So far Beijing’s trade figures show that traders have for the most part either managed to shrug off sanctions, successfully file their livelihood exceptions, or are seeing out existing contracts.
Iron traders in particular seem resistant to the new measures. The volume of iron exports from North Korea to China increased by nearly 100 percent from April to May. The jump meant that revenues from the trade also doubled to $10 million, the highest monthly figure since 2014.
The month in the which the UN passed Resolution 2270 was also the busiest on record for Chinese and North Korean coal traders. But since then, DPRK exports of anthracite have also remained at levels higher than their pre-sanctions equivalents.
China’s trade figures for coal imports in May also increased, though only by 30,000 tonnes. The small increase netted the DPRK $74 million last month, $2 million more than in April.
The figures indicate that while traders at the border will no doubt take time to work through laws handed down from the capital, the first three months of Resolution 2270 has so far had a minimal impact on North Korea’s trade balances.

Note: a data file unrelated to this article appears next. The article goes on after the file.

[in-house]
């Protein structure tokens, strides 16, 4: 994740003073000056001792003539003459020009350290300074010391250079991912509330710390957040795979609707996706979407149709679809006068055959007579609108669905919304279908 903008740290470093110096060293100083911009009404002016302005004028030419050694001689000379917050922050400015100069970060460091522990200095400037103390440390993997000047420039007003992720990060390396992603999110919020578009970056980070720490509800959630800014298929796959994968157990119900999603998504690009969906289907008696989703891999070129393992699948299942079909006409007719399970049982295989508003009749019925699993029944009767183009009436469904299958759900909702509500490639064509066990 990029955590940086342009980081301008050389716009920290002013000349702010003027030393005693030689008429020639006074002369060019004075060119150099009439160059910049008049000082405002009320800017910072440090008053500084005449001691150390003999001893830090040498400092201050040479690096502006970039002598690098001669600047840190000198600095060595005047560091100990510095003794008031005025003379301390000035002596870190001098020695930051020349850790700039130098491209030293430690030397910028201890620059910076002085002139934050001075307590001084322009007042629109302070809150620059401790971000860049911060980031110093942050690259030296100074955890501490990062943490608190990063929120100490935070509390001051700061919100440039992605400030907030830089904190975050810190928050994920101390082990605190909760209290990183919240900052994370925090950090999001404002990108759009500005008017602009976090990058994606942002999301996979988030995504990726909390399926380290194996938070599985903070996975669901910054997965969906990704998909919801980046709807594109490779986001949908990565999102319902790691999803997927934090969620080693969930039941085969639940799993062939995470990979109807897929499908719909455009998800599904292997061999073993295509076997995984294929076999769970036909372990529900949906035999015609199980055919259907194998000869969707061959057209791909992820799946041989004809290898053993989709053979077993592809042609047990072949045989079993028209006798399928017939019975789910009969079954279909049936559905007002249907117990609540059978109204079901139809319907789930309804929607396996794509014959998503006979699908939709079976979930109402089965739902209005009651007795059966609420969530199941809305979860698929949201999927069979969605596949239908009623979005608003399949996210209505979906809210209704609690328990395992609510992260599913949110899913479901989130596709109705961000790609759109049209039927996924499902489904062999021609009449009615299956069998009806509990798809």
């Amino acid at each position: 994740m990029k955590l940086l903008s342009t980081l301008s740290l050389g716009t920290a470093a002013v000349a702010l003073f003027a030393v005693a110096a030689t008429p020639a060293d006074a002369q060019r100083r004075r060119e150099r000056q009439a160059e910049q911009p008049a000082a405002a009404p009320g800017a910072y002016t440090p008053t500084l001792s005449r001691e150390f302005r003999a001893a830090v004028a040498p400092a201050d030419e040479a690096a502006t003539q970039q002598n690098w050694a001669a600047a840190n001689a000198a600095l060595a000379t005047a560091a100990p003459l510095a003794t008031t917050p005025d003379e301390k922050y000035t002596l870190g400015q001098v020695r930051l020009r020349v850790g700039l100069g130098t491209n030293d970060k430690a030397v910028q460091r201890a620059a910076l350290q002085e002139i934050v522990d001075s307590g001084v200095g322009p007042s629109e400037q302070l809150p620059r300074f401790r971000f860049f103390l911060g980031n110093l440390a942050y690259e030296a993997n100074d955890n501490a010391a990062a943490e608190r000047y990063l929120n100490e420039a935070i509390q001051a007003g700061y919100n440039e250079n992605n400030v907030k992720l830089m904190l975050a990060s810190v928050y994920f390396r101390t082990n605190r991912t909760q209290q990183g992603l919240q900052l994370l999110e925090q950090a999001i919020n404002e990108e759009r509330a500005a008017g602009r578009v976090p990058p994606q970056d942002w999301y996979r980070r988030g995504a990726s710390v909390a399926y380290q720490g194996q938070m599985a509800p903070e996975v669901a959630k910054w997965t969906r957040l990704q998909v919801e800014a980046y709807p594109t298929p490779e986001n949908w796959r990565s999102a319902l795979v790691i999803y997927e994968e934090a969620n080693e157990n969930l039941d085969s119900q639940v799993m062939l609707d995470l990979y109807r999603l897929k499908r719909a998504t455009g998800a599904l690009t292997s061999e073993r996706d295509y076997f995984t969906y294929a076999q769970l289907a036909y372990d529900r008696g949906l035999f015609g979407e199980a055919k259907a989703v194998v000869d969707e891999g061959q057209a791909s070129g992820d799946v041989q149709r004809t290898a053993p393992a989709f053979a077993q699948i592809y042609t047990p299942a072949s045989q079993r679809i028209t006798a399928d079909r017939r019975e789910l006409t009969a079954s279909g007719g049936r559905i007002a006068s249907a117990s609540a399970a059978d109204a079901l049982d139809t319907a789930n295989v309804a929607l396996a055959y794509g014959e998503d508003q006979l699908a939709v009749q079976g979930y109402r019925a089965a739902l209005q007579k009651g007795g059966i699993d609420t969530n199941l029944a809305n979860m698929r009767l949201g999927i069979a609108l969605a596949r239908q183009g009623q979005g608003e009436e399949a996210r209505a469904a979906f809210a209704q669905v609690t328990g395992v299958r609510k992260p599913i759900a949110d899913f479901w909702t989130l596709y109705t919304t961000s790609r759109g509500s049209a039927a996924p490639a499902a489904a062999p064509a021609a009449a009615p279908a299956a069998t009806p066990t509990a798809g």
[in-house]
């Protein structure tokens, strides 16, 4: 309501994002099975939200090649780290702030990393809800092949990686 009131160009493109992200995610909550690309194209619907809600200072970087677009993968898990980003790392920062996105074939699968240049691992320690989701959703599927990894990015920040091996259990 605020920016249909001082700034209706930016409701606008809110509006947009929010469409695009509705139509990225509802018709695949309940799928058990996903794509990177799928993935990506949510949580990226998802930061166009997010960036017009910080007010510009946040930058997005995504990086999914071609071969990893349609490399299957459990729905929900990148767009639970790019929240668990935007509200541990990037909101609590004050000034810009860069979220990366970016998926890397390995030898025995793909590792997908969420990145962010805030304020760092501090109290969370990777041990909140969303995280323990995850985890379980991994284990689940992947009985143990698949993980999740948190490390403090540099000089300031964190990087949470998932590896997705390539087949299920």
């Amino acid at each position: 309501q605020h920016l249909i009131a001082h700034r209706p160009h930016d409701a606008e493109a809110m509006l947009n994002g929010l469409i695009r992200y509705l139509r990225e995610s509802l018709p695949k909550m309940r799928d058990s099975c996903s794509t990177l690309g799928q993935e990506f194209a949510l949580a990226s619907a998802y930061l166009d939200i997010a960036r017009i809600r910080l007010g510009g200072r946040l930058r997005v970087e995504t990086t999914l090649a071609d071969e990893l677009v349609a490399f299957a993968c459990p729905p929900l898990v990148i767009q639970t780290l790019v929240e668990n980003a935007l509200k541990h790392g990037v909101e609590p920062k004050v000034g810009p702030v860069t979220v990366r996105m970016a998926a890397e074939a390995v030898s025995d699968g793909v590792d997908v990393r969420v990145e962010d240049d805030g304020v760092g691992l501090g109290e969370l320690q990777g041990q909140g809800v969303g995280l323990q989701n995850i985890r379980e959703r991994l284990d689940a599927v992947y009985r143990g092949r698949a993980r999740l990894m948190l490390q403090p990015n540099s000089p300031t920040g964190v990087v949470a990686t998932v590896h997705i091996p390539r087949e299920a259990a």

- 01What to make of Kim Jong Un’s impromptu visit to Mount Paektu this week
- 02On party founding anniversary, North Korea bolsters Kim Jong Un’s leadership
- 03Fueling the country: tracking North Korea’s growing number of gas stations
- 04North Korea reinforces ideological education against “bourgeois” values
- 05“New ways of calculation”: Kim Myong Gil’s Stockholm press conference, in full
- 06The DPRK foreign ministry’s readout of Stockholm talks: key takeaways
- 07Why U.S.-North Korea talks in Sweden fell apart — and what might happen next
- 08N. Korea’s new submarine-launched ballistic missile: unpacking the Pukguksong-3